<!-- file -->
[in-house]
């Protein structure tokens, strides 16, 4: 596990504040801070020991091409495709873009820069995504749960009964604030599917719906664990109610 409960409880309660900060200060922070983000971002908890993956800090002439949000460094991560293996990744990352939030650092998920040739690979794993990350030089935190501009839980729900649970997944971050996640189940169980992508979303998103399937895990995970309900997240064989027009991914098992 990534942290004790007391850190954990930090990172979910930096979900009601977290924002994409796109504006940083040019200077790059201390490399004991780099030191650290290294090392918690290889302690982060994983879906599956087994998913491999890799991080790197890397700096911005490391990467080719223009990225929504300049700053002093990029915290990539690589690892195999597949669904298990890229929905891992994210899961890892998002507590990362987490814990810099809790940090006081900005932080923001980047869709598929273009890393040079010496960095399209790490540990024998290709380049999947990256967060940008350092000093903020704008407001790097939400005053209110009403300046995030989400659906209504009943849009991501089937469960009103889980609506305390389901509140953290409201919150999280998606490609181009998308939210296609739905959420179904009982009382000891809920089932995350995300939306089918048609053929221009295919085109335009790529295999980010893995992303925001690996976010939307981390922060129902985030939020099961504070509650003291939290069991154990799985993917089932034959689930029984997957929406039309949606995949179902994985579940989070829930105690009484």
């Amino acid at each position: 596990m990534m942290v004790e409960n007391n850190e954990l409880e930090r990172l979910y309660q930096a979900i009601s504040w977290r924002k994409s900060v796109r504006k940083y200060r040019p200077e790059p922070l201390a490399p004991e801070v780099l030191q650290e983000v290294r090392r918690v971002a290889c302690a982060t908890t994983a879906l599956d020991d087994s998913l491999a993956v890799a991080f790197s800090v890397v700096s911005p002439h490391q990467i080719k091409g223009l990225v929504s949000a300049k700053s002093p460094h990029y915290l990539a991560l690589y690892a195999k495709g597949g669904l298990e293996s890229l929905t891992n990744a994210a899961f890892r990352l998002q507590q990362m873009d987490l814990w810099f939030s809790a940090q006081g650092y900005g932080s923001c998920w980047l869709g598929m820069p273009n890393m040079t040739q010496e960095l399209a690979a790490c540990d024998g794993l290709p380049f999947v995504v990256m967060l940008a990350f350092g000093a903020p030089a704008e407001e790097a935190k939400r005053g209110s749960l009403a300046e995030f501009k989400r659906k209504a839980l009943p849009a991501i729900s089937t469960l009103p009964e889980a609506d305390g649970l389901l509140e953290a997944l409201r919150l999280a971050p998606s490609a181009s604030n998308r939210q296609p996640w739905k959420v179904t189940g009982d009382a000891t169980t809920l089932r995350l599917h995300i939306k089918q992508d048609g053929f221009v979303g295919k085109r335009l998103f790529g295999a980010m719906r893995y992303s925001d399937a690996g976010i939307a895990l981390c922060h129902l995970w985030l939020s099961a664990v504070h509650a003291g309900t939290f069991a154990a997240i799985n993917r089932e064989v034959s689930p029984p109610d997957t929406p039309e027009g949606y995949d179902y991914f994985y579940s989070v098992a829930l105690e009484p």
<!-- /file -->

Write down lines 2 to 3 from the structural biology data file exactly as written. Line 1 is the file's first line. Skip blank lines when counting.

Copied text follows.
């Protein structure tokens, strides 16, 4: 596990504040801070020991091409495709873009820069995504749960009964604030599917719906664990109610 409960409880309660900060200060922070983000971002908890993956800090002439949000460094991560293996990744990352939030650092998920040739690979794993990350030089935190501009839980729900649970997944971050996640189940169980992508979303998103399937895990995970309900997240064989027009991914098992 990534942290004790007391850190954990930090990172979910930096979900009601977290924002994409796109504006940083040019200077790059201390490399004991780099030191650290290294090392918690290889302690982060994983879906599956087994998913491999890799991080790197890397700096911005490391990467080719223009990225929504300049700053002093990029915290990539690589690892195999597949669904298990890229929905891992994210899961890892998002507590990362987490814990810099809790940090006081900005932080923001980047869709598929273009890393040079010496960095399209790490540990024998290709380049999947990256967060940008350092000093903020704008407001790097939400005053209110009403300046995030989400659906209504009943849009991501089937469960009103889980609506305390389901509140953290409201919150999280998606490609181009998308939210296609739905959420179904009982009382000891809920089932995350995300939306089918048609053929221009295919085109335009790529295999980010893995992303925001690996976010939307981390922060129902985030939020099961504070509650003291939290069991154990799985993917089932034959689930029984997957929406039309949606995949179902994985579940989070829930105690009484």
């Amino acid at each position: 596990m990534m942290v004790e409960n007391n850190e954990l409880e930090r990172l979910y309660q930096a979900i009601s504040w977290r924002k994409s900060v796109r504006k940083y200060r040019p200077e790059p922070l201390a490399p004991e801070v780099l030191q650290e983000v290294r090392r918690v971002a290889c302690a982060t908890t994983a879906l599956d020991d087994s998913l491999a993956v890799a991080f790197s800090v890397v700096s911005p002439h490391q990467i080719k091409g223009l990225v929504s949000a300049k700053s002093p460094h990029y915290l990539a991560l690589y690892a195999k495709g597949g669904l298990e293996s890229l929905t891992n990744a994210a899961f890892r990352l998002q507590q990362m873009d987490l814990w810099f939030s809790a940090q006081g650092y900005g932080s923001c998920w980047l869709g598929m820069p273009n890393m040079t040739q010496e960095l399209a690979a790490c540990d024998g794993l290709p380049f999947v995504v990256m967060l940008a990350f350092g000093a903020p030089a704008e407001e790097a935190k939400r005053g209110s749960l009403a300046e995030f501009k989400r659906k209504a839980l009943p849009a991501i729900s089937t469960l009103p009964e889980a609506d305390g649970l389901l509140e953290a997944l409201r919150l999280a971050p998606s490609a181009s604030n998308r939210q296609p996640w739905k959420v179904t189940g009982d009382a000891t169980t809920l089932r995350l599917h995300i939306k089918q992508d048609g053929f221009v979303g295919k085109r335009l998103f790529g295999a980010m719906r893995y992303s925001d399937a690996g976010i939307a895990l981390c922060h129902l995970w985030l939020s099961a664990v504070h509650a003291g309900t939290f069991a154990a997240i799985n993917r089932e064989v034959s689930p029984p109610d997957t929406p039309e027009g949606y995949d179902y991914f994985y579940s989070v098992a829930l105690e009484p």